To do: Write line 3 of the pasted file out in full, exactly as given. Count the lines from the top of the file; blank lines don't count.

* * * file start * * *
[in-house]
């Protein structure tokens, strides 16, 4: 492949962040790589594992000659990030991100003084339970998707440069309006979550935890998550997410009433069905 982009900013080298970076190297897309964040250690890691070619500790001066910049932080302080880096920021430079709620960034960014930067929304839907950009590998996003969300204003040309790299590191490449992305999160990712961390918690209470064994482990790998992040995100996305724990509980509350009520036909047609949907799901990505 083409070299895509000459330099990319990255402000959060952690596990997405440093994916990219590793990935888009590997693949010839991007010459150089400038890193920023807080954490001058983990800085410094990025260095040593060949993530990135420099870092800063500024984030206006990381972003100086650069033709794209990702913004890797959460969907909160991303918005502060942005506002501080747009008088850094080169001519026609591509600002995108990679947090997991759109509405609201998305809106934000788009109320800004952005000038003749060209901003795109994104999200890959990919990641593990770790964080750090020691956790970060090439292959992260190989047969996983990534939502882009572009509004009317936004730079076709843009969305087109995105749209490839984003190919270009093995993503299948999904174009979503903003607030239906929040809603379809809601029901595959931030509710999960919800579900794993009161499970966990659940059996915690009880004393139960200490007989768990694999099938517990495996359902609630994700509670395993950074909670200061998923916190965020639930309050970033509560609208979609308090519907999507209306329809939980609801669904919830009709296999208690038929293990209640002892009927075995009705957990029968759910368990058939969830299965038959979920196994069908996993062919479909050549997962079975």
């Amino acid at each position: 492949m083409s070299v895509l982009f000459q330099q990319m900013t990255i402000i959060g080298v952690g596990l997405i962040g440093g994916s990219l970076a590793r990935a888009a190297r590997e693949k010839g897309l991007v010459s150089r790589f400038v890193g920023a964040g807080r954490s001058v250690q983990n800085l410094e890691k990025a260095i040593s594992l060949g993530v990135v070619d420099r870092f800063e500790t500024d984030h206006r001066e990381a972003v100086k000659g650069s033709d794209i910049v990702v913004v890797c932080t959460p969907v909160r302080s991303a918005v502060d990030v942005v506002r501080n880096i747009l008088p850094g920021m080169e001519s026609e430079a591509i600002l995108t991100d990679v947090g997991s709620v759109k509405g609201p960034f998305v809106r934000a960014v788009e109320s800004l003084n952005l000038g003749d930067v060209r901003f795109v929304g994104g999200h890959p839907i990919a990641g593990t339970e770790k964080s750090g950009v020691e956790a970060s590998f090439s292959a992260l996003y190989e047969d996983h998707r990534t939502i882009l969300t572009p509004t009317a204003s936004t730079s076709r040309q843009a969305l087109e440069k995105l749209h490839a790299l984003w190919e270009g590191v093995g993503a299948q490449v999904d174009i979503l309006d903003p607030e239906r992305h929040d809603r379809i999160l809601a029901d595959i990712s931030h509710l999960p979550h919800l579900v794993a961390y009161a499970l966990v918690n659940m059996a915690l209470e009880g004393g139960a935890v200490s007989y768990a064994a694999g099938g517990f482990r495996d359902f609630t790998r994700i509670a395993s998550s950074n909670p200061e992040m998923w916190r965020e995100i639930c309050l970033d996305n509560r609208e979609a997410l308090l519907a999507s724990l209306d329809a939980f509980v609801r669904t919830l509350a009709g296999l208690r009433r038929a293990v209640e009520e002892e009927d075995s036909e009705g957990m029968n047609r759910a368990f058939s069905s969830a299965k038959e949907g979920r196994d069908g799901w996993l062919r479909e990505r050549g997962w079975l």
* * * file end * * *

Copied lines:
């Amino acid at each position: 492949m083409s070299v895509l982009f000459q330099q990319m900013t990255i402000i959060g080298v952690g596990l997405i962040g440093g994916s990219l970076a590793r990935a888009a190297r590997e693949k010839g897309l991007v010459s150089r790589f400038v890193g920023a964040g807080r954490s001058v250690q983990n800085l410094e890691k990025a260095i040593s594992l060949g993530v990135v070619d420099r870092f800063e500790t500024d984030h206006r001066e990381a972003v100086k000659g650069s033709d794209i910049v990702v913004v890797c932080t959460p969907v909160r302080s991303a918005v502060d990030v942005v506002r501080n880096i747009l008088p850094g920021m080169e001519s026609e430079a591509i600002l995108t991100d990679v947090g997991s709620v759109k509405g609201p960034f998305v809106r934000a960014v788009e109320s800004l003084n952005l000038g003749d930067v060209r901003f795109v929304g994104g999200h890959p839907i990919a990641g593990t339970e770790k964080s750090g950009v020691e956790a970060s590998f090439s292959a992260l996003y190989e047969d996983h998707r990534t939502i882009l969300t572009p509004t009317a204003s936004t730079s076709r040309q843009a969305l087109e440069k995105l749209h490839a790299l984003w190919e270009g590191v093995g993503a299948q490449v999904d174009i979503l309006d903003p607030e239906r992305h929040d809603r379809i999160l809601a029901d595959i990712s931030h509710l999960p979550h919800l579900v794993a961390y009161a499970l966990v918690n659940m059996a915690l209470e009880g004393g139960a935890v200490s007989y768990a064994a694999g099938g517990f482990r495996d359902f609630t790998r994700i509670a395993s998550s950074n909670p200061e992040m998923w916190r965020e995100i639930c309050l970033d996305n509560r609208e979609a997410l308090l519907a999507s724990l209306d329809a939980f509980v609801r669904t919830l509350a009709g296999l208690r009433r038929a293990v209640e009520e002892e009927d075995s036909e009705g957990m029968n047609r759910a368990f058939s069905s969830a299965k038959e949907g979920r196994d069908g799901w996993l062919r479909e990505r050549g997962w079975l």